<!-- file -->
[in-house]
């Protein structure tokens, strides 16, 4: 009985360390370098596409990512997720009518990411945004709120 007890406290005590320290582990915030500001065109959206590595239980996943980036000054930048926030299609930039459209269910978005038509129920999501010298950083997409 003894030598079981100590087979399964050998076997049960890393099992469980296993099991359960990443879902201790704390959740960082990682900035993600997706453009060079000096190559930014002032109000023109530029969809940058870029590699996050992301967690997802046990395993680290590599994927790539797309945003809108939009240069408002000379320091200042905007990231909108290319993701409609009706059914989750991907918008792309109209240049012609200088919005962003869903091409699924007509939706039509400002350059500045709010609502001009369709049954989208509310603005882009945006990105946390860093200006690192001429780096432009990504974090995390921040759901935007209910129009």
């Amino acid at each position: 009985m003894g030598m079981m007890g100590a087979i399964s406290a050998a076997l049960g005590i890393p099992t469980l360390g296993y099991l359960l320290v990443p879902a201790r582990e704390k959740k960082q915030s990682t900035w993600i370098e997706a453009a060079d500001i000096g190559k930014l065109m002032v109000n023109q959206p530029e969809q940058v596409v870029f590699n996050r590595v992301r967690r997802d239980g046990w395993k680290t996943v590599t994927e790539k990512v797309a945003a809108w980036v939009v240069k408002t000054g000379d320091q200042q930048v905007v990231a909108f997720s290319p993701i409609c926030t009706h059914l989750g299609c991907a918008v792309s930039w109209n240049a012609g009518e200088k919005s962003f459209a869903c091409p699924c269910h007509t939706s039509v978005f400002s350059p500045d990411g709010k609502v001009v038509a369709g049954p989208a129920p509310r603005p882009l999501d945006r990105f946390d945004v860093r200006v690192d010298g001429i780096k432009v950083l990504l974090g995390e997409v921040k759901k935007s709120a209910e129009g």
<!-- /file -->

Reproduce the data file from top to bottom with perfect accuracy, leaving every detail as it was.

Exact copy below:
[in-house]
């Protein structure tokens, strides 16, 4: 009985360390370098596409990512997720009518990411945004709120 007890406290005590320290582990915030500001065109959206590595239980996943980036000054930048926030299609930039459209269910978005038509129920999501010298950083997409 003894030598079981100590087979399964050998076997049960890393099992469980296993099991359960990443879902201790704390959740960082990682900035993600997706453009060079000096190559930014002032109000023109530029969809940058870029590699996050992301967690997802046990395993680290590599994927790539797309945003809108939009240069408002000379320091200042905007990231909108290319993701409609009706059914989750991907918008792309109209240049012609200088919005962003869903091409699924007509939706039509400002350059500045709010609502001009369709049954989208509310603005882009945006990105946390860093200006690192001429780096432009990504974090995390921040759901935007209910129009």
């Amino acid at each position: 009985m003894g030598m079981m007890g100590a087979i399964s406290a050998a076997l049960g005590i890393p099992t469980l360390g296993y099991l359960l320290v990443p879902a201790r582990e704390k959740k960082q915030s990682t900035w993600i370098e997706a453009a060079d500001i000096g190559k930014l065109m002032v109000n023109q959206p530029e969809q940058v596409v870029f590699n996050r590595v992301r967690r997802d239980g046990w395993k680290t996943v590599t994927e790539k990512v797309a945003a809108w980036v939009v240069k408002t000054g000379d320091q200042q930048v905007v990231a909108f997720s290319p993701i409609c926030t009706h059914l989750g299609c991907a918008v792309s930039w109209n240049a012609g009518e200088k919005s962003f459209a869903c091409p699924c269910h007509t939706s039509v978005f400002s350059p500045d990411g709010k609502v001009v038509a369709g049954p989208a129920p509310r603005p882009l999501d945006r990105f946390d945004v860093r200006v690192d010298g001429i780096k432009v950083l990504l974090g995390e997409v921040k759901k935007s709120a209910e129009g």